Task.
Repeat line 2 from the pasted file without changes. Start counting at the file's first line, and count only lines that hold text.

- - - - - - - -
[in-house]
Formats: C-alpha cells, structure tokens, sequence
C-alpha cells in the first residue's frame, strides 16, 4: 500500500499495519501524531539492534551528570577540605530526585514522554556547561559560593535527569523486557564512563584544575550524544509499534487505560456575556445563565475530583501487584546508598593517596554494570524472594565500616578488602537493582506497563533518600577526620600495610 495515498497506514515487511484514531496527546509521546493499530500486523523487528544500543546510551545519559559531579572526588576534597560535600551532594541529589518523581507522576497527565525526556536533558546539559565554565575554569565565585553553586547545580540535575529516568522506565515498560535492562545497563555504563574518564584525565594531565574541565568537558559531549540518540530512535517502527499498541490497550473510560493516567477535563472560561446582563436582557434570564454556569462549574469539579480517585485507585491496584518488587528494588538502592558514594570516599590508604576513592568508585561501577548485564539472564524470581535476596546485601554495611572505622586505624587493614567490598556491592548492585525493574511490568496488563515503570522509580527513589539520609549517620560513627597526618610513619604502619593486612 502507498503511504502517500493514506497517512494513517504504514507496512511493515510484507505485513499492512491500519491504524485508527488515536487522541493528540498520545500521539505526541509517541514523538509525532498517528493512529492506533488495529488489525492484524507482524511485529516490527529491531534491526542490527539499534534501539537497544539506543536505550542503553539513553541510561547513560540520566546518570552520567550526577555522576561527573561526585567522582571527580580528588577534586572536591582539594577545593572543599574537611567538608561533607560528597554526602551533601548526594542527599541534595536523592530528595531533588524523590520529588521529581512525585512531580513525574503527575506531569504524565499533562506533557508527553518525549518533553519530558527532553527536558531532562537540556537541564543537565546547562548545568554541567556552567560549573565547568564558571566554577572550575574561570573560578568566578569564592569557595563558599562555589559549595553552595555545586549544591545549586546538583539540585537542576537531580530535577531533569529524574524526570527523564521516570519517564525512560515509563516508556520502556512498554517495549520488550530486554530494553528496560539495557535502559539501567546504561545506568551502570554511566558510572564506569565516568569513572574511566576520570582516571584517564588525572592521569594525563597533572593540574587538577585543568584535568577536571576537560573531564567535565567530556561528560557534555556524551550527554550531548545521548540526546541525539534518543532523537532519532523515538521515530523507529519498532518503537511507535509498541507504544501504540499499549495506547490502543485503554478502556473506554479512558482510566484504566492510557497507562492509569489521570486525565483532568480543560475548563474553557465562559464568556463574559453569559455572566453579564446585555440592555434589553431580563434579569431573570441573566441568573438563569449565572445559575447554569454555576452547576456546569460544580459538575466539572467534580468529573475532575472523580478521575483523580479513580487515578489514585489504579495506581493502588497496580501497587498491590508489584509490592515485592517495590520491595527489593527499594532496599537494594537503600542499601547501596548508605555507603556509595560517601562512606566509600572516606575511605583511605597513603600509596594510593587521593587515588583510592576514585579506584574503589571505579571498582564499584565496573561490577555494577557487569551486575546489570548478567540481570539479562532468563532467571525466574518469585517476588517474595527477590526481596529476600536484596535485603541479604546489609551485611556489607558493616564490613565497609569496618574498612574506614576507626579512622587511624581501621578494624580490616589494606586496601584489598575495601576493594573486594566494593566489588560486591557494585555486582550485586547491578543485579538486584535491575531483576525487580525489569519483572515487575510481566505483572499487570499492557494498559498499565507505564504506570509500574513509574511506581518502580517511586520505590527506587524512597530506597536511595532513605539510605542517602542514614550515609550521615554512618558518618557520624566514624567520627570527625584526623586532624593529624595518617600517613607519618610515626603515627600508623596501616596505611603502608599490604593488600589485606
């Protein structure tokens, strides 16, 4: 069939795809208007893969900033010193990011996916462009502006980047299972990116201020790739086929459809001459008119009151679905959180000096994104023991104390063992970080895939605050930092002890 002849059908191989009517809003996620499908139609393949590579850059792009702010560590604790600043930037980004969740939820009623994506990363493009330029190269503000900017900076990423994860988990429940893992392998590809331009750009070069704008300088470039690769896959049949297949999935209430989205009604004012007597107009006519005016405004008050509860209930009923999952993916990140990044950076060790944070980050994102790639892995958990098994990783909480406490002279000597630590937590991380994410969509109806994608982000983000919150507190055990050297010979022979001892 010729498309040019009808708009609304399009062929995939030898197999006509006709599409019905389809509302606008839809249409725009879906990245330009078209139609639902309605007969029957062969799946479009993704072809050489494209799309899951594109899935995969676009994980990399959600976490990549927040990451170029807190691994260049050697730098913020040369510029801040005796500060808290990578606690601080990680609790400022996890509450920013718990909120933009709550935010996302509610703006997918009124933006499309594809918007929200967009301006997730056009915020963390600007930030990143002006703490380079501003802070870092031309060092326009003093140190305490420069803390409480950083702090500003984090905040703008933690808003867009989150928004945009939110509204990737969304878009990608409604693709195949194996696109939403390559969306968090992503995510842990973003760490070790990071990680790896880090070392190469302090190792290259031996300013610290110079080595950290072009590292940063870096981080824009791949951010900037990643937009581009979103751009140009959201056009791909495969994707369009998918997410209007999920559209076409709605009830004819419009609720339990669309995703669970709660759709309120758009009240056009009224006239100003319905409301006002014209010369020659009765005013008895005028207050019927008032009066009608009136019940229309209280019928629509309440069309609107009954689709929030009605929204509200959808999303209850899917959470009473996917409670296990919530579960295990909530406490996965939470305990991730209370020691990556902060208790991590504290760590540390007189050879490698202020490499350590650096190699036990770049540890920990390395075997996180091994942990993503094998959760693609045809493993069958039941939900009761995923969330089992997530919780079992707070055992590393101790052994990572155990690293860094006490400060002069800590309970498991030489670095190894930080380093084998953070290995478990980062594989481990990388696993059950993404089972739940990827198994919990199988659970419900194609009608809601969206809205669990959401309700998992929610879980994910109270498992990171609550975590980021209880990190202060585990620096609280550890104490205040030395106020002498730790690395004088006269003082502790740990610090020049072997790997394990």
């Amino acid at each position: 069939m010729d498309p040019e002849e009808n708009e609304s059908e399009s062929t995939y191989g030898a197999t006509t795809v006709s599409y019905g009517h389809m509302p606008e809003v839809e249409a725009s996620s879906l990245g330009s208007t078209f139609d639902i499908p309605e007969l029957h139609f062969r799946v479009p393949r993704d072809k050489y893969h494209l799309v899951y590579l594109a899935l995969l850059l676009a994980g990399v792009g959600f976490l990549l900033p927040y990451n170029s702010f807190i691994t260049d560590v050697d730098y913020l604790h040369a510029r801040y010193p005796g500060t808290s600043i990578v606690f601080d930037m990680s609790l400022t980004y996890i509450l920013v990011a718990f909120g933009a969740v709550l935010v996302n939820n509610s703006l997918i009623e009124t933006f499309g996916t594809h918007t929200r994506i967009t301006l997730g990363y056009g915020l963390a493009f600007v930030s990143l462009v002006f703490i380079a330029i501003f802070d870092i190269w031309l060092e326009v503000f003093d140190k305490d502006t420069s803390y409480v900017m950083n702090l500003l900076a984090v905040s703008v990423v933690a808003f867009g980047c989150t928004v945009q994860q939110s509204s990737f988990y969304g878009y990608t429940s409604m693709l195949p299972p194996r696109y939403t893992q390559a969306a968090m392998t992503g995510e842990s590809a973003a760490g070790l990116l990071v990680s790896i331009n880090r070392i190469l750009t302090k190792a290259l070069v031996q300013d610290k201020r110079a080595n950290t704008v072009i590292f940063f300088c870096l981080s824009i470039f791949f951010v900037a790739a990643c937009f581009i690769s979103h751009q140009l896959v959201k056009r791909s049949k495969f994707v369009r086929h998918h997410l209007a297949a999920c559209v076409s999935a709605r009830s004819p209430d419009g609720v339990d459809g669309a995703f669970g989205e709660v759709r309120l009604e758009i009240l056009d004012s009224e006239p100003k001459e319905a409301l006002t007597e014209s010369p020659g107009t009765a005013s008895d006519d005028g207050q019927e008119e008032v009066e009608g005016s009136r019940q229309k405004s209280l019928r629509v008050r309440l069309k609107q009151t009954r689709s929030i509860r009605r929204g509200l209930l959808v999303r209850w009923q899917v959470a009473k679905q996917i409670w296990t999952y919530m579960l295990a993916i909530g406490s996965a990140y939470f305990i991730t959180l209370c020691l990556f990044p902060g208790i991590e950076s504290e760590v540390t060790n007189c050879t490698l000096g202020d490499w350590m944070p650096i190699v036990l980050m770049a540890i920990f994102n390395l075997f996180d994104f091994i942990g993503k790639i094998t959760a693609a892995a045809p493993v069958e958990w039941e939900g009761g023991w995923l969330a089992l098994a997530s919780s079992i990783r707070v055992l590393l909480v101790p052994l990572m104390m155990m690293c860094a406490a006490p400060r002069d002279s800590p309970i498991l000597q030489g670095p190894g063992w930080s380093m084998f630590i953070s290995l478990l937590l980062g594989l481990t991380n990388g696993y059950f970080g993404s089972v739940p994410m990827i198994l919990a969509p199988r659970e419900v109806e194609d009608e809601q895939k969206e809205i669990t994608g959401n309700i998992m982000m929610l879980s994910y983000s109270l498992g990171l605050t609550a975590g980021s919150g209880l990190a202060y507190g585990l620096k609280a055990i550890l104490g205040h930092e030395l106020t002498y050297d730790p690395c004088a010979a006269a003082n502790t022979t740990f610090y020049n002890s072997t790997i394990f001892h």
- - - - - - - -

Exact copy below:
Formats: C-alpha cells, structure tokens, sequence